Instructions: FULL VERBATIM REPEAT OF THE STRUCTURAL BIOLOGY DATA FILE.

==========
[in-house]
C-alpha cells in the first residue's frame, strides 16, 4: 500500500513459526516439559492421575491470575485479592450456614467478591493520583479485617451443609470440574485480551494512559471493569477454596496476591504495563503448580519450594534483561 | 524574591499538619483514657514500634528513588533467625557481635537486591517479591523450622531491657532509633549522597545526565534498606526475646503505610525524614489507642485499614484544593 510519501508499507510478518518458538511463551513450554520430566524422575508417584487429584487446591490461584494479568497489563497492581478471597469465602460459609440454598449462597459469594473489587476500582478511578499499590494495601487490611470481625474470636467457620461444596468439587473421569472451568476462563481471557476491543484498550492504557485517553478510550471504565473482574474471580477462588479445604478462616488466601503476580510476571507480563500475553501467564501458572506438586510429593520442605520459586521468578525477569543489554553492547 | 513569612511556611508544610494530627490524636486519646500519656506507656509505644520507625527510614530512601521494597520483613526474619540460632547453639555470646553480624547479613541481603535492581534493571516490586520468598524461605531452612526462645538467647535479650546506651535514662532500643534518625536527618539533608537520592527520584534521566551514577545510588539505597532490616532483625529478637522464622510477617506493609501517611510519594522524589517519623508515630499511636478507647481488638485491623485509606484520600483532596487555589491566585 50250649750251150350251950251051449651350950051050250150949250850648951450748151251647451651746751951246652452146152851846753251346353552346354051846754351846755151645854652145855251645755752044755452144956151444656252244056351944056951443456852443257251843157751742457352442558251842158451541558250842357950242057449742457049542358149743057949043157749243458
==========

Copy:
[in-house]
C-alpha cells in the first residue's frame, strides 16, 4: 500500500513459526516439559492421575491470575485479592450456614467478591493520583479485617451443609470440574485480551494512559471493569477454596496476591504495563503448580519450594534483561 | 524574591499538619483514657514500634528513588533467625557481635537486591517479591523450622531491657532509633549522597545526565534498606526475646503505610525524614489507642485499614484544593 510519501508499507510478518518458538511463551513450554520430566524422575508417584487429584487446591490461584494479568497489563497492581478471597469465602460459609440454598449462597459469594473489587476500582478511578499499590494495601487490611470481625474470636467457620461444596468439587473421569472451568476462563481471557476491543484498550492504557485517553478510550471504565473482574474471580477462588479445604478462616488466601503476580510476571507480563500475553501467564501458572506438586510429593520442605520459586521468578525477569543489554553492547 | 513569612511556611508544610494530627490524636486519646500519656506507656509505644520507625527510614530512601521494597520483613526474619540460632547453639555470646553480624547479613541481603535492581534493571516490586520468598524461605531452612526462645538467647535479650546506651535514662532500643534518625536527618539533608537520592527520584534521566551514577545510588539505597532490616532483625529478637522464622510477617506493609501517611510519594522524589517519623508515630499511636478507647481488638485491623485509606484520600483532596487555589491566585 50250649750251150350251950251051449651350950051050250150949250850648951450748151251647451651746751951246652452146152851846753251346353552346354051846754351846755151645854652145855251645755752044755452144956151444656252244056351944056951443456852443257251843157751742457352442558251842158451541558250842357950242057449742457049542358149743057949043157749243458